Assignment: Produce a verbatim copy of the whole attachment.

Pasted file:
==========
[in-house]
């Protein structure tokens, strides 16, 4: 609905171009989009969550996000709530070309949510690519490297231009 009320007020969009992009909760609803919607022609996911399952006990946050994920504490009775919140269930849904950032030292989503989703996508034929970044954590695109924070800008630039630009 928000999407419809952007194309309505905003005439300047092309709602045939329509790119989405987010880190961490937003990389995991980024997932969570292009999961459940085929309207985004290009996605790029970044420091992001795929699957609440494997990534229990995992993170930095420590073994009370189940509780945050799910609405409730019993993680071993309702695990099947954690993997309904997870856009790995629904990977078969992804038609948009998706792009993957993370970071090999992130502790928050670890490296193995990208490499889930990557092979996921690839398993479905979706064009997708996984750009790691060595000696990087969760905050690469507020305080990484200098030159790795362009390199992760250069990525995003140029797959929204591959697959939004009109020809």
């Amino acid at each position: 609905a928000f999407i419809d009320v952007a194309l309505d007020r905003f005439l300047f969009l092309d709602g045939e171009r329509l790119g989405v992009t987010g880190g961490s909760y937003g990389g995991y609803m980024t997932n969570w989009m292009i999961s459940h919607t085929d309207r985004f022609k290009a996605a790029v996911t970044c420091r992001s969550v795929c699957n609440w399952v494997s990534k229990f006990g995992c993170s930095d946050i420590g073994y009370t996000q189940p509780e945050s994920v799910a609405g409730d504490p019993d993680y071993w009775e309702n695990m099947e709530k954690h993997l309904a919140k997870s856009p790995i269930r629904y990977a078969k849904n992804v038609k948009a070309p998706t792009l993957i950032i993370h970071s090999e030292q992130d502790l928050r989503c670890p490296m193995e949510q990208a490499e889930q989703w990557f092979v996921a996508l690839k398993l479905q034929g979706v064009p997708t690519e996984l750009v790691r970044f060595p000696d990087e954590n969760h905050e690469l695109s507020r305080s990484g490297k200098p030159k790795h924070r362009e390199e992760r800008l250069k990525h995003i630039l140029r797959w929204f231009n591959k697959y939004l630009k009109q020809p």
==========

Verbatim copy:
[in-house]
């Protein structure tokens, strides 16, 4: 609905171009989009969550996000709530070309949510690519490297231009 009320007020969009992009909760609803919607022609996911399952006990946050994920504490009775919140269930849904950032030292989503989703996508034929970044954590695109924070800008630039630009 928000999407419809952007194309309505905003005439300047092309709602045939329509790119989405987010880190961490937003990389995991980024997932969570292009999961459940085929309207985004290009996605790029970044420091992001795929699957609440494997990534229990995992993170930095420590073994009370189940509780945050799910609405409730019993993680071993309702695990099947954690993997309904997870856009790995629904990977078969992804038609948009998706792009993957993370970071090999992130502790928050670890490296193995990208490499889930990557092979996921690839398993479905979706064009997708996984750009790691060595000696990087969760905050690469507020305080990484200098030159790795362009390199992760250069990525995003140029797959929204591959697959939004009109020809």
């Amino acid at each position: 609905a928000f999407i419809d009320v952007a194309l309505d007020r905003f005439l300047f969009l092309d709602g045939e171009r329509l790119g989405v992009t987010g880190g961490s909760y937003g990389g995991y609803m980024t997932n969570w989009m292009i999961s459940h919607t085929d309207r985004f022609k290009a996605a790029v996911t970044c420091r992001s969550v795929c699957n609440w399952v494997s990534k229990f006990g995992c993170s930095d946050i420590g073994y009370t996000q189940p509780e945050s994920v799910a609405g409730d504490p019993d993680y071993w009775e309702n695990m099947e709530k954690h993997l309904a919140k997870s856009p790995i269930r629904y990977a078969k849904n992804v038609k948009a070309p998706t792009l993957i950032i993370h970071s090999e030292q992130d502790l928050r989503c670890p490296m193995e949510q990208a490499e889930q989703w990557f092979v996921a996508l690839k398993l479905q034929g979706v064009p997708t690519e996984l750009v790691r970044f060595p000696d990087e954590n969760h905050e690469l695109s507020r305080s990484g490297k200098p030159k790795h924070r362009e390199e992760r800008l250069k990525h995003i630039l140029r797959w929204f231009n591959k697959y939004l630009k009109q020809p």